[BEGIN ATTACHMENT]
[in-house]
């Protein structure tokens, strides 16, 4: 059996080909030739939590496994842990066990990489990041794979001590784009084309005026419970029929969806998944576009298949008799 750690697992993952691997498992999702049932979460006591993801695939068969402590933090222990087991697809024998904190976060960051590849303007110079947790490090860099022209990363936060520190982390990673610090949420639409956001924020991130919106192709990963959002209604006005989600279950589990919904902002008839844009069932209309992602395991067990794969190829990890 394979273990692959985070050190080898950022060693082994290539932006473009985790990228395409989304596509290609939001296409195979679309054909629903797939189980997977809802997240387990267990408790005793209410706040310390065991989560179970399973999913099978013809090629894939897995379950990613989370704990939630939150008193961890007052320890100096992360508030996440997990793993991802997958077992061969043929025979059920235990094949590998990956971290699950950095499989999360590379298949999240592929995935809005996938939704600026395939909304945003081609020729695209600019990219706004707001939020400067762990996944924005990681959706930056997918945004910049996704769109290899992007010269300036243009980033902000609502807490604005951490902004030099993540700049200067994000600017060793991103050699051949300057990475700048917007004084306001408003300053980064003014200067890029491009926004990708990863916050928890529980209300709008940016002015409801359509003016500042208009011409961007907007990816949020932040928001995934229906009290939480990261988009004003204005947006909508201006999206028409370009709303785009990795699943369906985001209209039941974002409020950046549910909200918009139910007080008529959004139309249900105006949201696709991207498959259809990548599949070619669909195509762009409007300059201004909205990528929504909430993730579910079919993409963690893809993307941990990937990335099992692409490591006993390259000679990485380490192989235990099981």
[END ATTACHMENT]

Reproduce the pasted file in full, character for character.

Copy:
[in-house]
């Protein structure tokens, strides 16, 4: 059996080909030739939590496994842990066990990489990041794979001590784009084309005026419970029929969806998944576009298949008799 750690697992993952691997498992999702049932979460006591993801695939068969402590933090222990087991697809024998904190976060960051590849303007110079947790490090860099022209990363936060520190982390990673610090949420639409956001924020991130919106192709990963959002209604006005989600279950589990919904902002008839844009069932209309992602395991067990794969190829990890 394979273990692959985070050190080898950022060693082994290539932006473009985790990228395409989304596509290609939001296409195979679309054909629903797939189980997977809802997240387990267990408790005793209410706040310390065991989560179970399973999913099978013809090629894939897995379950990613989370704990939630939150008193961890007052320890100096992360508030996440997990793993991802997958077992061969043929025979059920235990094949590998990956971290699950950095499989999360590379298949999240592929995935809005996938939704600026395939909304945003081609020729695209600019990219706004707001939020400067762990996944924005990681959706930056997918945004910049996704769109290899992007010269300036243009980033902000609502807490604005951490902004030099993540700049200067994000600017060793991103050699051949300057990475700048917007004084306001408003300053980064003014200067890029491009926004990708990863916050928890529980209300709008940016002015409801359509003016500042208009011409961007907007990816949020932040928001995934229906009290939480990261988009004003204005947006909508201006999206028409370009709303785009990795699943369906985001209209039941974002409020950046549910909200918009139910007080008529959004139309249900105006949201696709991207498959259809990548599949070619669909195509762009409007300059201004909205990528929504909430993730579910079919993409963690893809993307941990990937990335099992692409490591006993390259000679990485380490192989235990099981």